HR Management & Compliance

Hot List: Wall Street Journal’s Bestselling Hardcover Business Books

The following is a list of the bestselling hardcover business books as ranked by the Wall Street Journal with data from Nielsen BookScan.

1. Get Rich Click!: The Ultimate Guide to Making Money on the Internet by Marc Ostrofsky. Includes strategies and techniques for the Internet entrepreneur and real-life success stories about people who made millions online.

2. StrengthsFinder 2.0: A New and Upgraded Edition of the Online Test from Gallup’s Now, Discover Your Strengths by Tom Rath. Are you unsure where your true talents lie? Do you feel that you are both a person who gets things done and someone who offers penetrating analysis? Well, you can discover whether you are truly an “achiever” or an “analytical” by completing the online quiz. Then, the book will give you “ideas for action” and tips for how best you can work with others. More of a patiencetester than Strengthsfinder, the quiz/book is probably best for those who have lots of time on their hands.

3. Onward: How Starbucks Fought for Its Life without Losing Its Soul by Howard Schultz. The president and chairman of Starbucks shares the remarkable story of his return and the company’s ongoing transformation under his leadership, revealing how, during one of the most tumultuous economic times in history, Starbucks again achieved profitability and sustainability without sacrificing humanity.

4. Leadership is Dead: How Influence is Reviving It by Jeremie Kubicek. Argues that the key to effective leadership is learning how to influence in a way that engenders greater trust, stronger partnerships, and more impactful endeavors.

5. No Fear of Failure: Real Stories of how leaders deal with risk and change by Gary Burnison. Offers insightful, candid conversations with some of the world’s top leaders in business, politics, education, and philanthropy — each giving a first-person account of how they approached crucial, career defining moments.

6. Knowing Your Value: Women, Money and Getting What You’re Worth by Mika Brzezinski. Blends personal anecdotes from White House star Valerie Jarrett, Facebook’s Sheryl Sandberg, Joy Behar, Donnie Deutsch, Jack Welch, and Donald Trump and opinions with the latest research and polling on issues such as equal pay, women in the boardroom, and access to start-up capital.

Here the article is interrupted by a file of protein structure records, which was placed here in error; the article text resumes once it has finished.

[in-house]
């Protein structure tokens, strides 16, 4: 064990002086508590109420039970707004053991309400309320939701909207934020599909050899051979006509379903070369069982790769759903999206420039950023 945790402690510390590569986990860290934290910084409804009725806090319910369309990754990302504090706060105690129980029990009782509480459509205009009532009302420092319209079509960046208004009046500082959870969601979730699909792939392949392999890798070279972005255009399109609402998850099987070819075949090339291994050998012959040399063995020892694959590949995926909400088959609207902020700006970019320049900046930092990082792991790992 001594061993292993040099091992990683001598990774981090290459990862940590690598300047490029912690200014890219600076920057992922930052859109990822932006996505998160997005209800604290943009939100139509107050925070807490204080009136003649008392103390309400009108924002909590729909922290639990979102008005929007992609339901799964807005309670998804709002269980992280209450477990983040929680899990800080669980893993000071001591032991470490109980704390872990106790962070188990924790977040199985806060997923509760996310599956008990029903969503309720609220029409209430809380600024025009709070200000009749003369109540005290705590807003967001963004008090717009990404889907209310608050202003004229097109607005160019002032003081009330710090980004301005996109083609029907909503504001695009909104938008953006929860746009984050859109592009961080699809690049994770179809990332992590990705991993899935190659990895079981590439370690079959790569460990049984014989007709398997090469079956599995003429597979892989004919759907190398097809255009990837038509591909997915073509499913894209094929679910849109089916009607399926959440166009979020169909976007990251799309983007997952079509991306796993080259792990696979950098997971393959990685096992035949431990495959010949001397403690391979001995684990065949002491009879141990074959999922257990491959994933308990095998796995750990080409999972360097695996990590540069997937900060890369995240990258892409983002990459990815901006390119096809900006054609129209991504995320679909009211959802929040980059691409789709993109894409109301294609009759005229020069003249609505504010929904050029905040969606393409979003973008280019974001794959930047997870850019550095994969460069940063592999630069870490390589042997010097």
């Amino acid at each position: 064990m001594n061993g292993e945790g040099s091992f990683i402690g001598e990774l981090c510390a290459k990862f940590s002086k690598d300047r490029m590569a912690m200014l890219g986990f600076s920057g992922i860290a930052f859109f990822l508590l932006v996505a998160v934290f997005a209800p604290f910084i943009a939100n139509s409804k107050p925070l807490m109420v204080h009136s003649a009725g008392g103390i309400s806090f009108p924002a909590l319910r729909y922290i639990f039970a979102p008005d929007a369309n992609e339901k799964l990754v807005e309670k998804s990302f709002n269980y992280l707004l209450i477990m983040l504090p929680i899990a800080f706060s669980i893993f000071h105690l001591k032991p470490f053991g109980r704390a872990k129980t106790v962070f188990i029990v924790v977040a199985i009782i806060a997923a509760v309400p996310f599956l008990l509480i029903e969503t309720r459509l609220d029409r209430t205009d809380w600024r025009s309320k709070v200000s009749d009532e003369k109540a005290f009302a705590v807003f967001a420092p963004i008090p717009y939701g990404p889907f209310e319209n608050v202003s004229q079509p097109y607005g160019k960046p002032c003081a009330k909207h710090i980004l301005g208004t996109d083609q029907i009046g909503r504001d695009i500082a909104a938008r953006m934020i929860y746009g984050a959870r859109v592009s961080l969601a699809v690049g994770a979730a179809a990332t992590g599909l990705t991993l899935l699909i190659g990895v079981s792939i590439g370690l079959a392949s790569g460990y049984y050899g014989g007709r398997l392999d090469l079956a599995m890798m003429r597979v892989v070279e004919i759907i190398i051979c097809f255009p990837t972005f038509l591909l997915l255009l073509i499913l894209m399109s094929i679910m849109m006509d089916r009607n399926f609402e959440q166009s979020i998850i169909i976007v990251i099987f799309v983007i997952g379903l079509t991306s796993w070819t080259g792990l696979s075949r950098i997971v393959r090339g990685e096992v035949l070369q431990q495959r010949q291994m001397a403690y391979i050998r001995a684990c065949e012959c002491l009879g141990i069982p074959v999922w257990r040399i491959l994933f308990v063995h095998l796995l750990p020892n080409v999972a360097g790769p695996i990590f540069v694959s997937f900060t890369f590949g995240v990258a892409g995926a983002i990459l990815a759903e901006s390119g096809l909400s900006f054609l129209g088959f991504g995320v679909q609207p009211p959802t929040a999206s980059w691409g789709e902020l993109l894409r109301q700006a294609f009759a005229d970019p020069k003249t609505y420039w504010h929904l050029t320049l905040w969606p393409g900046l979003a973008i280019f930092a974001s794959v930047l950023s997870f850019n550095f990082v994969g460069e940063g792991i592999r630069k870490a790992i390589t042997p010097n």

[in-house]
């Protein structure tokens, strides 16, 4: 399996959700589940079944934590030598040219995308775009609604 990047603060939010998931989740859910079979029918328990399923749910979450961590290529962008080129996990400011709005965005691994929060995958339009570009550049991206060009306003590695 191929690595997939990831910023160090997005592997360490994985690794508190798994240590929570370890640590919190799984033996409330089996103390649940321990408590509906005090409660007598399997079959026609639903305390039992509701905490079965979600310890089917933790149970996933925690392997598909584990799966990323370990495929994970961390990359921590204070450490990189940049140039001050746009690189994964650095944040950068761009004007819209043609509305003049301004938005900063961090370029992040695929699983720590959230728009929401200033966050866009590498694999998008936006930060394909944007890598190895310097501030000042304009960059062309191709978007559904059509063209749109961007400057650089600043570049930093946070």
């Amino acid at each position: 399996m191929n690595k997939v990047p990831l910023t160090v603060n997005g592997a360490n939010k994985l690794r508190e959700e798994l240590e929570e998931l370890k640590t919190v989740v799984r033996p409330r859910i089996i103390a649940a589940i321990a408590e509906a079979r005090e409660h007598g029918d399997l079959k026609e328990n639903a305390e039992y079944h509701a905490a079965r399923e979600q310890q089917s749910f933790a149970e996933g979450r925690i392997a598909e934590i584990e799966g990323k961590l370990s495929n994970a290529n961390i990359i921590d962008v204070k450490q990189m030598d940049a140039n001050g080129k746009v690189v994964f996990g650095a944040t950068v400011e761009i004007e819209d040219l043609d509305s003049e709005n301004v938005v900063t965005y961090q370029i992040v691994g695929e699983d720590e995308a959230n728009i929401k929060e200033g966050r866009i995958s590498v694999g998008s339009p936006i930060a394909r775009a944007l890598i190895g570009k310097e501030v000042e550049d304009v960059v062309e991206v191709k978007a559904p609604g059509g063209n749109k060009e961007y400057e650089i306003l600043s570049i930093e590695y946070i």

7.  The Money Class: Learn to Create Your New American Dream by Suze Orman. The financial planner asserts that the New American Dream is not the things we accumulate but the confidence that comes from knowing that which we’ve worked so hard for cannot be taken away from us.

8. The Total Money Makeover: A Proven Plan for Financial Fitness by Dave Ramsey. Debt reduction and fiscal fitness for families, by the radio talk-show host.

9. The Most Important Thing: Uncommon Sense for the Thoughtful Investor (Columbia Business School Publishing) by Howard Marks. The chairman and cofounder of Oaktree Capital Management explains the keys to successful investment and the pitfalls that can destroy capital or ruin a career.

10. The Five Dysfunctions of a Team: A Leadership Fable by Patrick Lencioni. The author targets group behavior in the final entry of his trilogy of corporate fables. When the instructional tale is over, Lencioni discusses the “five dysfunctions” (absence of trust, fear of conflict, lack of commitment, avoidance of accountability, and inattention to results) and provides a questionnaire for readers to use in evaluating their own teams and specifics to help them understand and overcome these common shortcomings.

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